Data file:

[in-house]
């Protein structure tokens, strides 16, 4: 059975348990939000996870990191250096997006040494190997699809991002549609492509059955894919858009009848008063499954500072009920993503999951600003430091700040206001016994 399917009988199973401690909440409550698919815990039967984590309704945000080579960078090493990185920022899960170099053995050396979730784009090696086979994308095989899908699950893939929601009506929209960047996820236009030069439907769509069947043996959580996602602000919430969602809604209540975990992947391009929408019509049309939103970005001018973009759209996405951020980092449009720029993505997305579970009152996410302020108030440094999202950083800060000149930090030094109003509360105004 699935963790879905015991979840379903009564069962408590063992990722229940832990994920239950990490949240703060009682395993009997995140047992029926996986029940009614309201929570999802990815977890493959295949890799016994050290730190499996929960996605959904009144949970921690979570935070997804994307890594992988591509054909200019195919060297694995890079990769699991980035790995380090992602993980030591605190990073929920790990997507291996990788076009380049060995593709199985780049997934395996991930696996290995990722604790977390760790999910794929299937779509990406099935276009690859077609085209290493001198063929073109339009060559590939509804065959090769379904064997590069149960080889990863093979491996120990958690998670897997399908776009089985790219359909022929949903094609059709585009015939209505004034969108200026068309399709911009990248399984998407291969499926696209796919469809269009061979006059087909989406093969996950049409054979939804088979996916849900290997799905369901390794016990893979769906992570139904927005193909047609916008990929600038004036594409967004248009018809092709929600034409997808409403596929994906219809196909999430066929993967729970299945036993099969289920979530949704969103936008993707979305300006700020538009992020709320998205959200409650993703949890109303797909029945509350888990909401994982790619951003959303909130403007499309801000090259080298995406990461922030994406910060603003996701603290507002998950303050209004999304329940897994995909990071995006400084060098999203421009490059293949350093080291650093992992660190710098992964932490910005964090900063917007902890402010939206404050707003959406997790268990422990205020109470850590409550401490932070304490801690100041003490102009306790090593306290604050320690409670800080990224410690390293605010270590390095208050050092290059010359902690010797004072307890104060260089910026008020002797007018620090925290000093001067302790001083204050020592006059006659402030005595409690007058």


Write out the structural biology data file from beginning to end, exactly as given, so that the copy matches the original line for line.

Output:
[in-house]
């Protein structure tokens, strides 16, 4: 059975348990939000996870990191250096997006040494190997699809991002549609492509059955894919858009009848008063499954500072009920993503999951600003430091700040206001016994 399917009988199973401690909440409550698919815990039967984590309704945000080579960078090493990185920022899960170099053995050396979730784009090696086979994308095989899908699950893939929601009506929209960047996820236009030069439907769509069947043996959580996602602000919430969602809604209540975990992947391009929408019509049309939103970005001018973009759209996405951020980092449009720029993505997305579970009152996410302020108030440094999202950083800060000149930090030094109003509360105004 699935963790879905015991979840379903009564069962408590063992990722229940832990994920239950990490949240703060009682395993009997995140047992029926996986029940009614309201929570999802990815977890493959295949890799016994050290730190499996929960996605959904009144949970921690979570935070997804994307890594992988591509054909200019195919060297694995890079990769699991980035790995380090992602993980030591605190990073929920790990997507291996990788076009380049060995593709199985780049997934395996991930696996290995990722604790977390760790999910794929299937779509990406099935276009690859077609085209290493001198063929073109339009060559590939509804065959090769379904064997590069149960080889990863093979491996120990958690998670897997399908776009089985790219359909022929949903094609059709585009015939209505004034969108200026068309399709911009990248399984998407291969499926696209796919469809269009061979006059087909989406093969996950049409054979939804088979996916849900290997799905369901390794016990893979769906992570139904927005193909047609916008990929600038004036594409967004248009018809092709929600034409997808409403596929994906219809196909999430066929993967729970299945036993099969289920979530949704969103936008993707979305300006700020538009992020709320998205959200409650993703949890109303797909029945509350888990909401994982790619951003959303909130403007499309801000090259080298995406990461922030994406910060603003996701603290507002998950303050209004999304329940897994995909990071995006400084060098999203421009490059293949350093080291650093992992660190710098992964932490910005964090900063917007902890402010939206404050707003959406997790268990422990205020109470850590409550401490932070304490801690100041003490102009306790090593306290604050320690409670800080990224410690390293605010270590390095208050050092290059010359902690010797004072307890104060260089910026008020002797007018620090925290000093001067302790001083204050020592006059006659402030005595409690007058």